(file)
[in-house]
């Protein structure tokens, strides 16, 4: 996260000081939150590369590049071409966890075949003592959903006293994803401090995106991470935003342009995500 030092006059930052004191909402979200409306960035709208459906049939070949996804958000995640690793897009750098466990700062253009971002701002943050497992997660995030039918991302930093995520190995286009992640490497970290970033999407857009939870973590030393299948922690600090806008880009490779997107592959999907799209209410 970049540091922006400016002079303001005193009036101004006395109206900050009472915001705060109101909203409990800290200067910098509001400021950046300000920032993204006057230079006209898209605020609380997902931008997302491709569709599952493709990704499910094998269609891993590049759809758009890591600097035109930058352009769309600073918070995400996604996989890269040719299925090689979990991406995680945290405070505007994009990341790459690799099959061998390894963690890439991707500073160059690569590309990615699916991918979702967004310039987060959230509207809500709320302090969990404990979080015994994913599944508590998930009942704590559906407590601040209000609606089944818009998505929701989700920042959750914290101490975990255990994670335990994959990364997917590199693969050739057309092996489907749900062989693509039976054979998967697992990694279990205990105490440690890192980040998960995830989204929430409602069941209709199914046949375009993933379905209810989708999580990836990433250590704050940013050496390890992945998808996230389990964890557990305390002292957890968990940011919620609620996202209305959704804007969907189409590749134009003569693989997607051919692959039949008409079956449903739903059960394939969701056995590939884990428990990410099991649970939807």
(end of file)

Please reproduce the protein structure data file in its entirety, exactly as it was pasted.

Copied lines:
[in-house]
């Protein structure tokens, strides 16, 4: 996260000081939150590369590049071409966890075949003592959903006293994803401090995106991470935003342009995500 030092006059930052004191909402979200409306960035709208459906049939070949996804958000995640690793897009750098466990700062253009971002701002943050497992997660995030039918991302930093995520190995286009992640490497970290970033999407857009939870973590030393299948922690600090806008880009490779997107592959999907799209209410 970049540091922006400016002079303001005193009036101004006395109206900050009472915001705060109101909203409990800290200067910098509001400021950046300000920032993204006057230079006209898209605020609380997902931008997302491709569709599952493709990704499910094998269609891993590049759809758009890591600097035109930058352009769309600073918070995400996604996989890269040719299925090689979990991406995680945290405070505007994009990341790459690799099959061998390894963690890439991707500073160059690569590309990615699916991918979702967004310039987060959230509207809500709320302090969990404990979080015994994913599944508590998930009942704590559906407590601040209000609606089944818009998505929701989700920042959750914290101490975990255990994670335990994959990364997917590199693969050739057309092996489907749900062989693509039976054979998967697992990694279990205990105490440690890192980040998960995830989204929430409602069941209709199914046949375009993933379905209810989708999580990836990433250590704050940013050496390890992945998808996230389990964890557990305390002292957890968990940011919620609620996202209305959704804007969907189409590749134009003569693989997607051919692959039949008409079956449903739903059960394939969701056995590939884990428990990410099991649970939807």